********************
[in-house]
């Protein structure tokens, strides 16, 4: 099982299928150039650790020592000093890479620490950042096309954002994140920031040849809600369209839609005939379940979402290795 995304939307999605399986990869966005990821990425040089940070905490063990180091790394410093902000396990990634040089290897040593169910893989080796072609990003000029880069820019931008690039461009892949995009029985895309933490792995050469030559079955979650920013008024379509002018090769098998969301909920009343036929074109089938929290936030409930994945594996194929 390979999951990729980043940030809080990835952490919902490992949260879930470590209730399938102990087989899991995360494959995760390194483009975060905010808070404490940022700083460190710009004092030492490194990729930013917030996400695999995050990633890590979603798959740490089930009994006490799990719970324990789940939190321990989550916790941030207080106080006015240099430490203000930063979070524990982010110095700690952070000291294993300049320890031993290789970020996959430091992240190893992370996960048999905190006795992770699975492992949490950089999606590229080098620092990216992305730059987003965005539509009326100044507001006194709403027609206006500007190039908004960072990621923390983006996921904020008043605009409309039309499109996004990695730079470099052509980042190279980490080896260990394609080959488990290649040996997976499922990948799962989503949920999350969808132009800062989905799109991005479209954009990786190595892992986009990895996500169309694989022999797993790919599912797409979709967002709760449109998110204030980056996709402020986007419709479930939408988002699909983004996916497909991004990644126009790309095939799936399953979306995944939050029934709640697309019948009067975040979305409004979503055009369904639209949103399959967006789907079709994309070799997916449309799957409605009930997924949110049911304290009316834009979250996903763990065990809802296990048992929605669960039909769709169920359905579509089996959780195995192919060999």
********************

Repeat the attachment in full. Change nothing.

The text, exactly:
[in-house]
């Protein structure tokens, strides 16, 4: 099982299928150039650790020592000093890479620490950042096309954002994140920031040849809600369209839609005939379940979402290795 995304939307999605399986990869966005990821990425040089940070905490063990180091790394410093902000396990990634040089290897040593169910893989080796072609990003000029880069820019931008690039461009892949995009029985895309933490792995050469030559079955979650920013008024379509002018090769098998969301909920009343036929074109089938929290936030409930994945594996194929 390979999951990729980043940030809080990835952490919902490992949260879930470590209730399938102990087989899991995360494959995760390194483009975060905010808070404490940022700083460190710009004092030492490194990729930013917030996400695999995050990633890590979603798959740490089930009994006490799990719970324990789940939190321990989550916790941030207080106080006015240099430490203000930063979070524990982010110095700690952070000291294993300049320890031993290789970020996959430091992240190893992370996960048999905190006795992770699975492992949490950089999606590229080098620092990216992305730059987003965005539509009326100044507001006194709403027609206006500007190039908004960072990621923390983006996921904020008043605009409309039309499109996004990695730079470099052509980042190279980490080896260990394609080959488990290649040996997976499922990948799962989503949920999350969808132009800062989905799109991005479209954009990786190595892992986009990895996500169309694989022999797993790919599912797409979709967002709760449109998110204030980056996709402020986007419709479930939408988002699909983004996916497909991004990644126009790309095939799936399953979306995944939050029934709640697309019948009067975040979305409004979503055009369904639209949103399959967006789907079709994309070799997916449309799957409605009930997924949110049911304290009316834009979250996903763990065990809802296990048992929605669960039909769709169920359905579509089996959780195995192919060999």